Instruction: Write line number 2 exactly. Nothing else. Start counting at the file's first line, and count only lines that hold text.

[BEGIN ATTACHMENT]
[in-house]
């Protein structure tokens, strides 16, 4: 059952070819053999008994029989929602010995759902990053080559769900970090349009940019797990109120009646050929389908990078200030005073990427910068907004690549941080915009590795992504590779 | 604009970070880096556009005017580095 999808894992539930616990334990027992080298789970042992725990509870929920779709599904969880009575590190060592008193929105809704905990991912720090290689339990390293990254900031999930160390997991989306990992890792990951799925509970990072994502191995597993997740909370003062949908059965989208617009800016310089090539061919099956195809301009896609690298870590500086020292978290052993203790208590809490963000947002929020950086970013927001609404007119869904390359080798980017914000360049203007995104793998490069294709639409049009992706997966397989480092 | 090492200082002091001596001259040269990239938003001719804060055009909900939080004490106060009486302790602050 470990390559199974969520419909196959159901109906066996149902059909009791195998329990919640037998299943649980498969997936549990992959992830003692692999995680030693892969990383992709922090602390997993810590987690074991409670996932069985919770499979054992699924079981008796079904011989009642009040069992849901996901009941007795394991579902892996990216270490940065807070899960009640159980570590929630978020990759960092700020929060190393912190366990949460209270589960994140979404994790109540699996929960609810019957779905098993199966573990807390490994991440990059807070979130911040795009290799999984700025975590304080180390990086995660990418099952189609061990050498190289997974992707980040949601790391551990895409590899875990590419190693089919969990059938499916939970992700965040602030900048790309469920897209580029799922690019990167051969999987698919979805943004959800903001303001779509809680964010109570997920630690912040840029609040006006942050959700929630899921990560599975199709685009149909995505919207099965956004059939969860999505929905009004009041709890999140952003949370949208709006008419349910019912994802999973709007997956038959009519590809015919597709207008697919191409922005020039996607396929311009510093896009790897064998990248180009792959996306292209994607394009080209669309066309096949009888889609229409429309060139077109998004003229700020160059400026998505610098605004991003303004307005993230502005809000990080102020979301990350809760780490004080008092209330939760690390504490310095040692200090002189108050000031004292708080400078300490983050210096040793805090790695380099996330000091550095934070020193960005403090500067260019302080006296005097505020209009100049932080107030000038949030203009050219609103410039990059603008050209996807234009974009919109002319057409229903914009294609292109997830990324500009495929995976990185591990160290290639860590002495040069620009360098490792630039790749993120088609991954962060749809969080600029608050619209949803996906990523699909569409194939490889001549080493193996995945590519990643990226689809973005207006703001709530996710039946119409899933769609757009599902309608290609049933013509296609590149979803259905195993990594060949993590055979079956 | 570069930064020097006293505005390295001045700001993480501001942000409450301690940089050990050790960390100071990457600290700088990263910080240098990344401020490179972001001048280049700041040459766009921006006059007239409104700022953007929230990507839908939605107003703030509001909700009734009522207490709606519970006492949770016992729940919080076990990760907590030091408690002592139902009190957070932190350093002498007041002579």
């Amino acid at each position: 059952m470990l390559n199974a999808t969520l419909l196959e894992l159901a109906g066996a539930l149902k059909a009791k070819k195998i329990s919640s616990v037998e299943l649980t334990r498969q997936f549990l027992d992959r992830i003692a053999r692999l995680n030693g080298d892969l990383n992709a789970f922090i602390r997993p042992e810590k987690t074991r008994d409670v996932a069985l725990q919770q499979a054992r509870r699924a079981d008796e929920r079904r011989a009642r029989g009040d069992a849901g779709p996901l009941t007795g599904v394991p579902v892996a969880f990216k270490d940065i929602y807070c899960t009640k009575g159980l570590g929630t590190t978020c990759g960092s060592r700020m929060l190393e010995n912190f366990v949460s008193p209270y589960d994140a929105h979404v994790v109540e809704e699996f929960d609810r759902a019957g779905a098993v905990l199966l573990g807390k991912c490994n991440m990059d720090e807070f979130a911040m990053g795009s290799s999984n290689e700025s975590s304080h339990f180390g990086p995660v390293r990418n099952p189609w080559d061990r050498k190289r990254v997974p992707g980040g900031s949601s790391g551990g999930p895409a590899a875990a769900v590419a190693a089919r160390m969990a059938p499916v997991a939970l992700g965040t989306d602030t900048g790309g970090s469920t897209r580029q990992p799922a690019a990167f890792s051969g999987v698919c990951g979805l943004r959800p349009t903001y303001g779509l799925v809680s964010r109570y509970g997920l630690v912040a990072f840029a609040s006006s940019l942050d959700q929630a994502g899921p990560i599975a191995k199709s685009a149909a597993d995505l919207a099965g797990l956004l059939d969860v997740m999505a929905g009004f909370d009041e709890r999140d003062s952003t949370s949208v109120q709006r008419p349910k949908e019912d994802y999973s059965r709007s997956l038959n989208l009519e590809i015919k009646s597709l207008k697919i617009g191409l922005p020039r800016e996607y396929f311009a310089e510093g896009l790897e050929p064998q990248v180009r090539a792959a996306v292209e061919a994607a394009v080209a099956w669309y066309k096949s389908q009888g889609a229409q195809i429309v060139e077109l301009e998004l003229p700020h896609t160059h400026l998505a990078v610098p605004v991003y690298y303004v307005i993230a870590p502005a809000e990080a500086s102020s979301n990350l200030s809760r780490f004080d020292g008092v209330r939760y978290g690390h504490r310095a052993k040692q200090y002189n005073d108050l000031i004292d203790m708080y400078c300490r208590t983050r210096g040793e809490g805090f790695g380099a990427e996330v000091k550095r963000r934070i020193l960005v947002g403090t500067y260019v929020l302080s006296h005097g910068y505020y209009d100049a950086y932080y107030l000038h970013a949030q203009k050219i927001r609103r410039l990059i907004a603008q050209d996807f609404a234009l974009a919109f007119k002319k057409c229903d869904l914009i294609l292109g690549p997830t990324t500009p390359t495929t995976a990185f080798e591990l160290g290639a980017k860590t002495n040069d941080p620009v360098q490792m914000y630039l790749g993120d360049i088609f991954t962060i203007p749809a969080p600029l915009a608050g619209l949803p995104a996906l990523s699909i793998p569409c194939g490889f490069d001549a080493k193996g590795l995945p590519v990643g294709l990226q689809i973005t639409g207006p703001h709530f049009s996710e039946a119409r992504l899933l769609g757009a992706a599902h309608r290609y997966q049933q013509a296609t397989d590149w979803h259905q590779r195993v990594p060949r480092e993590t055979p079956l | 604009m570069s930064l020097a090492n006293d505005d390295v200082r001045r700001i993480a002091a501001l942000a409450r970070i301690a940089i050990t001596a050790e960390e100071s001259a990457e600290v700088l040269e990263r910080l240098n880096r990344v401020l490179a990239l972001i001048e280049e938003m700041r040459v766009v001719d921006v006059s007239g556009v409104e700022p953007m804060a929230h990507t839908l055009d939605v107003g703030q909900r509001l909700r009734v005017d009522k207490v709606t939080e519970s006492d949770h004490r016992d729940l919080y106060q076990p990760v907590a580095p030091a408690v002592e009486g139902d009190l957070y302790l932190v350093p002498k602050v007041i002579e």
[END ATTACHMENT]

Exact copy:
């Protein structure tokens, strides 16, 4: 059952070819053999008994029989929602010995759902990053080559769900970090349009940019797990109120009646050929389908990078200030005073990427910068907004690549941080915009590795992504590779 | 604009970070880096556009005017580095 999808894992539930616990334990027992080298789970042992725990509870929920779709599904969880009575590190060592008193929105809704905990991912720090290689339990390293990254900031999930160390997991989306990992890792990951799925509970990072994502191995597993997740909370003062949908059965989208617009800016310089090539061919099956195809301009896609690298870590500086020292978290052993203790208590809490963000947002929020950086970013927001609404007119869904390359080798980017914000360049203007995104793998490069294709639409049009992706997966397989480092 | 090492200082002091001596001259040269990239938003001719804060055009909900939080004490106060009486302790602050 470990390559199974969520419909196959159901109906066996149902059909009791195998329990919640037998299943649980498969997936549990992959992830003692692999995680030693892969990383992709922090602390997993810590987690074991409670996932069985919770499979054992699924079981008796079904011989009642009040069992849901996901009941007795394991579902892996990216270490940065807070899960009640159980570590929630978020990759960092700020929060190393912190366990949460209270589960994140979404994790109540699996929960609810019957779905098993199966573990807390490994991440990059807070979130911040795009290799999984700025975590304080180390990086995660990418099952189609061990050498190289997974992707980040949601790391551990895409590899875990590419190693089919969990059938499916939970992700965040602030900048790309469920897209580029799922690019990167051969999987698919979805943004959800903001303001779509809680964010109570997920630690912040840029609040006006942050959700929630899921990560599975199709685009149909995505919207099965956004059939969860999505929905009004009041709890999140952003949370949208709006008419349910019912994802999973709007997956038959009519590809015919597709207008697919191409922005020039996607396929311009510093896009790897064998990248180009792959996306292209994607394009080209669309066309096949009888889609229409429309060139077109998004003229700020160059400026998505610098605004991003303004307005993230502005809000990080102020979301990350809760780490004080008092209330939760690390504490310095040692200090002189108050000031004292708080400078300490983050210096040793805090790695380099996330000091550095934070020193960005403090500067260019302080006296005097505020209009100049932080107030000038949030203009050219609103410039990059603008050209996807234009974009919109002319057409229903914009294609292109997830990324500009495929995976990185591990160290290639860590002495040069620009360098490792630039790749993120088609991954962060749809969080600029608050619209949803996906990523699909569409194939490889001549080493193996995945590519990643990226689809973005207006703001709530996710039946119409899933769609757009599902309608290609049933013509296609590149979803259905195993990594060949993590055979079956 | 570069930064020097006293505005390295001045700001993480501001942000409450301690940089050990050790960390100071990457600290700088990263910080240098990344401020490179972001001048280049700041040459766009921006006059007239409104700022953007929230990507839908939605107003703030509001909700009734009522207490709606519970006492949770016992729940919080076990990760907590030091408690002592139902009190957070932190350093002498007041002579």